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Podcast

Podcast: The Human Genome and Human Health: Will the Promise Be Fulfilled?

Podcasts

When scientists cracked the human genome ten years ago, expectations were high that the genetic revolution would cure cancer, Alzheimer’s, and other diseases. Now scientists are re-evaluating the potential of genetic knowledge for human health based on scientific progress in the past decade. In this podcast from the fall, join the discussion with some of the country’s top geneticists as they present their views on the triumphs, disappointments, and controversies that have arisen in genetic therapy in the healthcare field.

Tags: Podcasts

Podcast

Podcast: Exoplanets Revealed with Emily Rice

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Planets orbiting stars other than the Sun—called exoplanets—were first discovered in 1995. Since then, astronomers have pushed the limits of technology to produce images of exoplanets. In this podcast, Emily Rice, a research scientist in the Museum’s Department of Astrophysics, leads a tour of hundreds of extrasolar planets.

Dr. Rice’s talk was recorded at the Hayden Planetarium Space Theater on April 26, 2011.

Podcast: Download | RSS | iTunes ( 1 hour, 5 mins, 79 MB)

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Podcast

Podcast: A Hitchhiker’s Guide to Habitable Planets in Our Galaxy

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Almost every star is now thought to form with a planetary system around it. But just how rare a phenomenon are habitable planets? In this podcast, Massachusetts Institute of Technology professor Linda Elkins-Tanton discusses what is currently known about planetary formation—and what is needed to encourage the development of life.

Dr. Elkins-Tanton’s talk, “A Hitchhiker’s Guide to Habitable Planets in Our Galaxy,” was recorded at the Museum on April 11, 2011.

Tags: Exoplanets, Podcasts

Podcast

Podcast: 21st Annual Environmental Lecture and Luncheon

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On April 12, 2011, the American Museum of Natural History hosted the 21st Annual Environmental Lecture and Luncheon, “A New Food Culture for a Sustainable Future.”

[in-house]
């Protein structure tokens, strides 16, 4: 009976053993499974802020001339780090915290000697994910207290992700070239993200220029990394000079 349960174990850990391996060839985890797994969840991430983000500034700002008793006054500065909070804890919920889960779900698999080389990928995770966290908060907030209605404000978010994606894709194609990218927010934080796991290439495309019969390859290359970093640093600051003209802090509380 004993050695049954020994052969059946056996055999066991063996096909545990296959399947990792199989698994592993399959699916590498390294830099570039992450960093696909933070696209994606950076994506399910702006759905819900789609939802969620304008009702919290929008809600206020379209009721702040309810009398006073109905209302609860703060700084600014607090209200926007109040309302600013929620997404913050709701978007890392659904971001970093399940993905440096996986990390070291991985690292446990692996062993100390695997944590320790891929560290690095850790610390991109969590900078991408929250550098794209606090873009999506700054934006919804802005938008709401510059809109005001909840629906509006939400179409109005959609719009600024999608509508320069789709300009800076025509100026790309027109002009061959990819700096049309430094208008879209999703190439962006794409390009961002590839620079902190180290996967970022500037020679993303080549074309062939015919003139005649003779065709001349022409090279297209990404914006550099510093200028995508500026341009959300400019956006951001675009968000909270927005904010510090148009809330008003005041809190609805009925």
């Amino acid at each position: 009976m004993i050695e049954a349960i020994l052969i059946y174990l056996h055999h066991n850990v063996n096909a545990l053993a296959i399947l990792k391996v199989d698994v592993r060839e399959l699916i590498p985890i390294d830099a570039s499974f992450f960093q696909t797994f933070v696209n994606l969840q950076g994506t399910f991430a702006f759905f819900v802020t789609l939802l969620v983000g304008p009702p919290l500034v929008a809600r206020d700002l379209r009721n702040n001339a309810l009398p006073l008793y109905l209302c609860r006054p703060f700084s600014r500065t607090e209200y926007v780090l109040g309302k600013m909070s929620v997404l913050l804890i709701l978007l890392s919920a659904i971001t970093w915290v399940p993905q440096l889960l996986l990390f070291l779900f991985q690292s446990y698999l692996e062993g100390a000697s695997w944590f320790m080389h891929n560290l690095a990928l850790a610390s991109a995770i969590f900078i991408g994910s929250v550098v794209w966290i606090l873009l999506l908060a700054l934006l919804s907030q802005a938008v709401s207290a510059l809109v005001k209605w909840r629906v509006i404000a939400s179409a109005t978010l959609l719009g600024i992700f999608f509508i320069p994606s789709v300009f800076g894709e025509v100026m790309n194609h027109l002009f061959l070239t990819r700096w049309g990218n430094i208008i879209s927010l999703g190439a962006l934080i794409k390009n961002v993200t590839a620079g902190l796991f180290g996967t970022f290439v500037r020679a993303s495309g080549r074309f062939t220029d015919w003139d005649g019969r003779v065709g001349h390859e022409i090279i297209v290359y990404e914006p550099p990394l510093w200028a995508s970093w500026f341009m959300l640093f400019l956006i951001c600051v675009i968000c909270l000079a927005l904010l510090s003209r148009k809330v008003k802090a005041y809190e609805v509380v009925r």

The luncheon featured a panel of sustainable food experts who addressed topics ranging from urban agriculture to how eating locally can affect the community, environment, and the planet. Moderated by Lynn Sherr, a former “20/20″ correspondent, the panel included Nevin Cohen, assistant professor of Environmental Studies at The New School and urban food policy expert; Dickson Despommier, emeritus professor at Columbia University and inventor of the vertical farm concept; and Nancy Easton, founder and executive director of Wellness in the Schools.

Listen to a portion of the 2011 lecture in this podcast.

Tags: Podcasts

Podcast

Podcast: Human Evolution and Why It Matters: A Conversation with Leakey and Johanson

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Celebrating decades of groundbreaking exploration in East Africa, renowned paleoanthropologists Donald Johanson and Richard Leakey shared the stage at the American Museum of Natural History recently to discuss the overwhelming evidence for evolution in the hominid fossil record and why understanding our evolutionary history is so important. In this podcast, join the discussion, moderated by Dr. Sanjay Gupta, chief medical correspondent for CNN.

Known for such landmark discoveries as “Lucy” (Johanson) and “Turkana Boy” (Leakey), the work of these two scientists has produced much of the fossil evidence that forms our understanding of human evolution.

Looking back over careers spanning 40-plus years, Dr. Johanson and Dr. Leakey shared the stories behind their monumental finds and offered a look at what’s ahead in human evolutionary research.

This historic event was made possible through a joint partnership of the American Museum of Natural History, the Arizona State University Institute of Human Origins, and the Turkana Basin Institute, headquartered in the U.S. at Stony Brook University.

Podcast: Download | RSS | iTunes ( 1 hour, 29 mins, 107 MB)

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